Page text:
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Talking to children about death dying and bereavement – Is it time for a change in the school curriculum?

02 June 2020
Volume 1 · Issue 3
 The display board with students' answers
The display board with students' answers

Abstract

Open and honest communication between families is integral to caring for patients with progressive terminal illnesses. Talking to children about death, dying and bereavement, however, has always been a taboo subject. The specialist palliative care team in Gateshead NHS Foundation Trust share how they succesfully collaborated with a local secondary school to encourage young people to talk about these subjects.

The Ambitions for Palliative and End of Life Care Partnership (2015) established a national framework urging local NHS organisations and authorities to act to improve end of life care for people of all ages. The framework sets out six ambitions supporting the care of patients approaching end of life, these build upon the foundation of the End of Life Care Strategy (2008).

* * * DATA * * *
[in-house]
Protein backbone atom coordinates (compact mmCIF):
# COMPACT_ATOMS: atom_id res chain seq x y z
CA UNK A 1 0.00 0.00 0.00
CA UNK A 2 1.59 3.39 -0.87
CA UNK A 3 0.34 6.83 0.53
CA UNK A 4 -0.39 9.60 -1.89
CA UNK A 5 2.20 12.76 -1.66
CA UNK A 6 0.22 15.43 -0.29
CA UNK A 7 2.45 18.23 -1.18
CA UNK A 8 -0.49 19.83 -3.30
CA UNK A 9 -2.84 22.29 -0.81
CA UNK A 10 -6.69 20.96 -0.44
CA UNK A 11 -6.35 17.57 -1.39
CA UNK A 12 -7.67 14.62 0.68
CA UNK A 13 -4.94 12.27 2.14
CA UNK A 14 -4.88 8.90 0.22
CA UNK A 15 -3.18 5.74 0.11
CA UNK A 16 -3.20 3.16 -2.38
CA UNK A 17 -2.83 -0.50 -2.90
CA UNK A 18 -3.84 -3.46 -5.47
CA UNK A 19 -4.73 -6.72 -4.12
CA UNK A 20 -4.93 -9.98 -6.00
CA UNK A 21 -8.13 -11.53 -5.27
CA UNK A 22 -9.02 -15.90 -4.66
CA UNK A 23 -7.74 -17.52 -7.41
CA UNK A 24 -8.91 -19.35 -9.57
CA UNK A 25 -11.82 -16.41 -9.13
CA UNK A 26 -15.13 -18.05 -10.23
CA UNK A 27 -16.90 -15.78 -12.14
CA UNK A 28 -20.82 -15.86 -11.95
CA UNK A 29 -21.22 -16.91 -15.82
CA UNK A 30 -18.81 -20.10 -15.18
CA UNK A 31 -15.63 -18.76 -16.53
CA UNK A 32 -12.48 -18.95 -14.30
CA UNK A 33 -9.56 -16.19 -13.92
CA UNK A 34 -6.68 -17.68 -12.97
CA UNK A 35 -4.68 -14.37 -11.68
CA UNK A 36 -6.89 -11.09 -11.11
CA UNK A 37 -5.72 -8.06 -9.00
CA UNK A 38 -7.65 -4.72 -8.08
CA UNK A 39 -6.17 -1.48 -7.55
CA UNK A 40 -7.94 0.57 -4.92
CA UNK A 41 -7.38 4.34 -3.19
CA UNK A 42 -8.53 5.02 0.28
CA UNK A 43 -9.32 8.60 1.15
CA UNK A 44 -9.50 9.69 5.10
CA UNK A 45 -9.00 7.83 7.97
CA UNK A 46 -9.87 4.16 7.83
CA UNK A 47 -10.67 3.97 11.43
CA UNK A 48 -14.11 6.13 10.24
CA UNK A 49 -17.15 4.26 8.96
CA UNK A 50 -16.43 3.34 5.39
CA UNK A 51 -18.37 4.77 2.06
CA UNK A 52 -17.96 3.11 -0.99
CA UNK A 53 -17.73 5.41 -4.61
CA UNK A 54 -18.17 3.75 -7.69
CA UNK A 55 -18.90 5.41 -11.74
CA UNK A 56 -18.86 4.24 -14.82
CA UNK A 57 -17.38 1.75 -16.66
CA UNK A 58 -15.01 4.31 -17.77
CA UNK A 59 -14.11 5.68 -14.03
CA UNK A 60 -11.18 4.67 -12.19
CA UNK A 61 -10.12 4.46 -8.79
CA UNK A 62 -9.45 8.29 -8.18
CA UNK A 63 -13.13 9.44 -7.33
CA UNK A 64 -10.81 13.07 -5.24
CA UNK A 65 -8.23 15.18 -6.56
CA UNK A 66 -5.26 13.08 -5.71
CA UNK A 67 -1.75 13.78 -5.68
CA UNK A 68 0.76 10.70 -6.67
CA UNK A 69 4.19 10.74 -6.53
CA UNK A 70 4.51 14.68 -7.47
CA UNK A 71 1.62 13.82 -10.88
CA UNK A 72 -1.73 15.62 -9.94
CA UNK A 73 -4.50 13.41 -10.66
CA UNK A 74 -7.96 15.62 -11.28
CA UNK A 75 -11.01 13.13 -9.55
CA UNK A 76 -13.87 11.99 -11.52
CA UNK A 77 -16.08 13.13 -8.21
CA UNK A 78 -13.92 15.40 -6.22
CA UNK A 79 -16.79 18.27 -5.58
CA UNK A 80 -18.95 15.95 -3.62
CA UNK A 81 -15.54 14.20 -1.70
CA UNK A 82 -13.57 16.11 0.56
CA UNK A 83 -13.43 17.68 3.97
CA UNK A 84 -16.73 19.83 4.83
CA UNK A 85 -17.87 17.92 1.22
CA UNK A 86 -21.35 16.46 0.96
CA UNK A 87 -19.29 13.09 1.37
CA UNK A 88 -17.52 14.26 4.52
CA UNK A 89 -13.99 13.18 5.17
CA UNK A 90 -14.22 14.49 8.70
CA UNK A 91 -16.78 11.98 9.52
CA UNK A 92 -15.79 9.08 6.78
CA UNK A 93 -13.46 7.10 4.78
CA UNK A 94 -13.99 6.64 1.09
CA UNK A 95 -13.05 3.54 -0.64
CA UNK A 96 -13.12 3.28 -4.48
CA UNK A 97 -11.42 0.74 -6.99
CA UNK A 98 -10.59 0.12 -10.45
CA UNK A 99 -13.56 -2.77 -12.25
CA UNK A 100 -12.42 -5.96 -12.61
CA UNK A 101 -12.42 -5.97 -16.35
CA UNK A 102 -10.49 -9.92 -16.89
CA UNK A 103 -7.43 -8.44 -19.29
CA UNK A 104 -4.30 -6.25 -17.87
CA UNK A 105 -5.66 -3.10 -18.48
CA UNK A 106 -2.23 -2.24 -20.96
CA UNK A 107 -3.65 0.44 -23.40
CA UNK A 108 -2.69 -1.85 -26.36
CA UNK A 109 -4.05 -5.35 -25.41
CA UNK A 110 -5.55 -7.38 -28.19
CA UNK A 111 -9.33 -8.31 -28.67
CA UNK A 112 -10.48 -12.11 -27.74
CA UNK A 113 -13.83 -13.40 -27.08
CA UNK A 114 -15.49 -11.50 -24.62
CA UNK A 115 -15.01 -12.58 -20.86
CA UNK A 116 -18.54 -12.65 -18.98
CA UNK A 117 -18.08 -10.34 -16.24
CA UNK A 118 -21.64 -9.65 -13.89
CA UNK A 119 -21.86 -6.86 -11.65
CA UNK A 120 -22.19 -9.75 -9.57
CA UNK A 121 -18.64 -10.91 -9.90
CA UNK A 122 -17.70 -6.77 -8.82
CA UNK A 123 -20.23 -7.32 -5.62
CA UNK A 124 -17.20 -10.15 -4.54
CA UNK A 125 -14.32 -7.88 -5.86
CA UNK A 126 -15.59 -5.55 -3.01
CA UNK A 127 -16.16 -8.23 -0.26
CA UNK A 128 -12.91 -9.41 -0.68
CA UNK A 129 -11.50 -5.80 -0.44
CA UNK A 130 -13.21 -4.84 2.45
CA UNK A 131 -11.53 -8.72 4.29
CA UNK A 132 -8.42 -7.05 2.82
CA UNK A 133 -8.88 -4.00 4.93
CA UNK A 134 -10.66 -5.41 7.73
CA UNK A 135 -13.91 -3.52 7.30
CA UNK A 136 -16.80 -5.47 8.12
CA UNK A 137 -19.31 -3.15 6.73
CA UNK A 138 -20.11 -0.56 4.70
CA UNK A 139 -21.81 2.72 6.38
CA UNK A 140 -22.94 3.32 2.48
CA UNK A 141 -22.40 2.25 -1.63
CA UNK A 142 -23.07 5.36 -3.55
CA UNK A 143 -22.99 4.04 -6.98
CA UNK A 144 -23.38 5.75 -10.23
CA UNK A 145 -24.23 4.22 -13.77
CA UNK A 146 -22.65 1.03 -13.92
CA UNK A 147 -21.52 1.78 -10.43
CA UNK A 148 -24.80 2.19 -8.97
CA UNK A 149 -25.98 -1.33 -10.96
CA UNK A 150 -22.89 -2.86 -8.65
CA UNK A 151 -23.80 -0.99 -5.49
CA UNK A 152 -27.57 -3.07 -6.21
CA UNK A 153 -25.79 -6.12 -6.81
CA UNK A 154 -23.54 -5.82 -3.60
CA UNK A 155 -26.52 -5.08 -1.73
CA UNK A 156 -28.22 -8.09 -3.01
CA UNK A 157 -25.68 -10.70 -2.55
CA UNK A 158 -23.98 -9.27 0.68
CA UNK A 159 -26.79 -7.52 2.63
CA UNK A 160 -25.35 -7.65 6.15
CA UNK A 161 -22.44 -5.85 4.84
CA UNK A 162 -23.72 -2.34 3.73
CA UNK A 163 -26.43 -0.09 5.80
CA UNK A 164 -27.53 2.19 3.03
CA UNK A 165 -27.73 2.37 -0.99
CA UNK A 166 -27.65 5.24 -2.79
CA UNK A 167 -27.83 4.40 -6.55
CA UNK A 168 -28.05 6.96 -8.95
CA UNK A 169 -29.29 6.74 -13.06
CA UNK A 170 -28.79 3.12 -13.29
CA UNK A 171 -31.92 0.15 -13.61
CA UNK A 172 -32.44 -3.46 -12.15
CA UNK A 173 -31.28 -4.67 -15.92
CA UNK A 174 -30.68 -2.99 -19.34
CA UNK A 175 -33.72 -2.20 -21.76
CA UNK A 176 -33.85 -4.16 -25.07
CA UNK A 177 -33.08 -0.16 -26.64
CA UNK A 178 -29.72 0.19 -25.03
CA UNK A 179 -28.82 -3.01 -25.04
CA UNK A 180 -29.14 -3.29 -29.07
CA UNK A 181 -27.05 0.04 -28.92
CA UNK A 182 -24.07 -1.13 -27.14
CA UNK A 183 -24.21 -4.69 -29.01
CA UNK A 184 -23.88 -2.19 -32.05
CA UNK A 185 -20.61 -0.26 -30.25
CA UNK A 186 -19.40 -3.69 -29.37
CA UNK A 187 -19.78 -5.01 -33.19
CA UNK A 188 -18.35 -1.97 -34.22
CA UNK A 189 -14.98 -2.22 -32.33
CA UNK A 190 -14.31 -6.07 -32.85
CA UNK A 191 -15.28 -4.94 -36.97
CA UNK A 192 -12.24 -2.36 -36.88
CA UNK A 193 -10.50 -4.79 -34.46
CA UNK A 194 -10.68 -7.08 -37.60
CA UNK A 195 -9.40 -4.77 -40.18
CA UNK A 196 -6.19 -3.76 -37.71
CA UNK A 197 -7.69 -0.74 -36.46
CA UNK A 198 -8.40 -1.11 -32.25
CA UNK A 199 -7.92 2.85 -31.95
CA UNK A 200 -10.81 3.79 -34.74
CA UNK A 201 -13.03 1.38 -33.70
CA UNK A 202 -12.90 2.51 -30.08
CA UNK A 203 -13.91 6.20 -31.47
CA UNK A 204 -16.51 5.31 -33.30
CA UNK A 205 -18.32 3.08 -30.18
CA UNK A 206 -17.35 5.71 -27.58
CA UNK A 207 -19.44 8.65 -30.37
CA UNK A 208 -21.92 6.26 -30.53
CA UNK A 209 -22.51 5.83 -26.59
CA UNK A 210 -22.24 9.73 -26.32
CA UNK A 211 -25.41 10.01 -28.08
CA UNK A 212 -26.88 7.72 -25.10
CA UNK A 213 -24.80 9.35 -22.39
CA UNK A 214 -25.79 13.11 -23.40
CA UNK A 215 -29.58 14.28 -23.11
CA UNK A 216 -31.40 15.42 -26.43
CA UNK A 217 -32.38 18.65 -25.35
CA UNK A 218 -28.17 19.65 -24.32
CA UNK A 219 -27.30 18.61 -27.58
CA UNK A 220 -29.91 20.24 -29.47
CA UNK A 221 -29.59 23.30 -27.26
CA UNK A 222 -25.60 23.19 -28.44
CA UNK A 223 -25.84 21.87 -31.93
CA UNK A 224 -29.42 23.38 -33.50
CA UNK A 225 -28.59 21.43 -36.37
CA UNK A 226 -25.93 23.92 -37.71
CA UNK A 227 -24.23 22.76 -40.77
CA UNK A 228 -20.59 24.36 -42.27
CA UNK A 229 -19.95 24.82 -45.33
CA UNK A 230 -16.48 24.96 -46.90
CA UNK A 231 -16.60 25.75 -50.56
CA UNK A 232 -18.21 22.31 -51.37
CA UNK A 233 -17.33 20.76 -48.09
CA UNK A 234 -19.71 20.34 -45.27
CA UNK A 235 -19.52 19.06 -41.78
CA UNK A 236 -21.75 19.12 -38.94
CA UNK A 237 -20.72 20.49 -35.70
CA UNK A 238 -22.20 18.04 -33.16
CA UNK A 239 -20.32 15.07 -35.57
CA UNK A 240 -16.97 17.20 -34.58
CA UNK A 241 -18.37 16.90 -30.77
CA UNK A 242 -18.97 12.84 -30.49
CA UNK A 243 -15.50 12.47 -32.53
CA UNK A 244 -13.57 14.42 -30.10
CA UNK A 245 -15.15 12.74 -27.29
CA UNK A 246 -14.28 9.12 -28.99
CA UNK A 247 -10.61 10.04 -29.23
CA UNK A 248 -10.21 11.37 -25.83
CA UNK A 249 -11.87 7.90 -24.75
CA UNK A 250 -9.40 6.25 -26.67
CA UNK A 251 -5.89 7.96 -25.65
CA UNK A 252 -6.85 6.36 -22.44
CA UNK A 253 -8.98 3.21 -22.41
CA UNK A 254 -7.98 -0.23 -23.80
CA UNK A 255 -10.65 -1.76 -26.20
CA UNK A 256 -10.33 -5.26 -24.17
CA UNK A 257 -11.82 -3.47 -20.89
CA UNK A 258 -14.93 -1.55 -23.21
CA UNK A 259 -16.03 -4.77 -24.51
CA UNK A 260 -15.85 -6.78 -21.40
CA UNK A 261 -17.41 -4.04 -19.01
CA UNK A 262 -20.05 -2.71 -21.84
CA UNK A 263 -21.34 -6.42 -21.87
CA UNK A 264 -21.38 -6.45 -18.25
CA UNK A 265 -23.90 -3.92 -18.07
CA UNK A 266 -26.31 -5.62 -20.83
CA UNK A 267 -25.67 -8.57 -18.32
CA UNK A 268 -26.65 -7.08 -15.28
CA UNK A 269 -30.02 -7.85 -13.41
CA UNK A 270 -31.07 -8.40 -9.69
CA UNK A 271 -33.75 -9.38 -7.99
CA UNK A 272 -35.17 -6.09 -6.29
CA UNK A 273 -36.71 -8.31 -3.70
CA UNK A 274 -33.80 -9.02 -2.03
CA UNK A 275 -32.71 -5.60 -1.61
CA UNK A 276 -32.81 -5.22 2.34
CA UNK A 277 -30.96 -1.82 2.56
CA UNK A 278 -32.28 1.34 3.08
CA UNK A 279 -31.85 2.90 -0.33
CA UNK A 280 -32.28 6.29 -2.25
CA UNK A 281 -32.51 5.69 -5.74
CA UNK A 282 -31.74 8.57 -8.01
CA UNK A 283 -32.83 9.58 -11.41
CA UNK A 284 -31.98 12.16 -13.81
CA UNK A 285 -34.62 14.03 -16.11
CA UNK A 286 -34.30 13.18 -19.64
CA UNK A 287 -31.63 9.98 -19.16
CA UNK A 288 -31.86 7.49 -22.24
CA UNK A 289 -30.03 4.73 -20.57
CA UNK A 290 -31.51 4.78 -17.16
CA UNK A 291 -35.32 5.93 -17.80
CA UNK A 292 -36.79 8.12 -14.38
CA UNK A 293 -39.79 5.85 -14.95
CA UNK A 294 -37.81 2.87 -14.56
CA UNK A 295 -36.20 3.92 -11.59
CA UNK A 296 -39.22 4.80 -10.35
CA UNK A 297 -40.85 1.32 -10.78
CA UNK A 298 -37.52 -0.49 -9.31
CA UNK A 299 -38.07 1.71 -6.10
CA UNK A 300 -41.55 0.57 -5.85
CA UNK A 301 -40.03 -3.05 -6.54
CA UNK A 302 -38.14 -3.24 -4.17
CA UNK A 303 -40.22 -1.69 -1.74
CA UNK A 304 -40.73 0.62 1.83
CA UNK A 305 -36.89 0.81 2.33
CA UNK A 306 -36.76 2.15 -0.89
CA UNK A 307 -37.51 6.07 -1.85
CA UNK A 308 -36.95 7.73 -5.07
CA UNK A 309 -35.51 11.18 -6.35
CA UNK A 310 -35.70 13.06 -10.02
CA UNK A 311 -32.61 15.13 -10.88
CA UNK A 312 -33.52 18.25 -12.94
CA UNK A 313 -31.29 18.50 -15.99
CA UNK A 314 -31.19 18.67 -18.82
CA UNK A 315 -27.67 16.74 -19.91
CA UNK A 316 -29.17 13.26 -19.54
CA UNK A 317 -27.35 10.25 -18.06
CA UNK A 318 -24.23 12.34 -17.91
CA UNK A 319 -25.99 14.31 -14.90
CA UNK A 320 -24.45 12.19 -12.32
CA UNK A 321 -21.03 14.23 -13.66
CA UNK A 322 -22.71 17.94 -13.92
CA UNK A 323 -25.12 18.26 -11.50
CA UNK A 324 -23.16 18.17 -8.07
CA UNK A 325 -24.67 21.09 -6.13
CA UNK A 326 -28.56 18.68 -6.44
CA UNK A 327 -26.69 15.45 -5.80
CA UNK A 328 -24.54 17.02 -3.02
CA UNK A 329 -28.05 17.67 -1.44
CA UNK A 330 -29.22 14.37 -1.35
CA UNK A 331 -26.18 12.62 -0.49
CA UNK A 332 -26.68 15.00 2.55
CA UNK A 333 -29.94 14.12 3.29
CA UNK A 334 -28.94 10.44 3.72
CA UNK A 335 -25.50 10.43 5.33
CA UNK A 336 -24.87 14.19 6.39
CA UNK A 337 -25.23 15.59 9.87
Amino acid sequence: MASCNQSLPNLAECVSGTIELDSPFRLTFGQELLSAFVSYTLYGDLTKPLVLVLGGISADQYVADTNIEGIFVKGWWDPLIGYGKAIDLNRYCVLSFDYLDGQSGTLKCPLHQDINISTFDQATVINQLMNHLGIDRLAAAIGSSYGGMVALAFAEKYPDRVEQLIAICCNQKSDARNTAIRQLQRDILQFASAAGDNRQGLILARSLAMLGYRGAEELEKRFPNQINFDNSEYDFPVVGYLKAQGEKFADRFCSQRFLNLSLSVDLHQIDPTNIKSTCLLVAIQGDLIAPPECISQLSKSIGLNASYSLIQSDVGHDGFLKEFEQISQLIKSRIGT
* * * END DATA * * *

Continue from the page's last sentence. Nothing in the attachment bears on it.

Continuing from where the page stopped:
End of life care has been under the spotlight and many improvements have been made over the years. Poor communication, however, remains a topic that is highlighted by many (Hanna et al, 2009). Talking to children about death, dying and bereavement has often been seen as a taboo subject. We know that death is 100% certain. We also know that children often worry that their parents or those close to them may die. Therefore, why do we not talk more openly with children? Dame Cicely Saunders' famous quote ‘How people die remains in the memory of those who live on’ (1984), prompt us to ensure that everyone has a good death. However, children can often be forgotten when discussing death, dying and bereavement.

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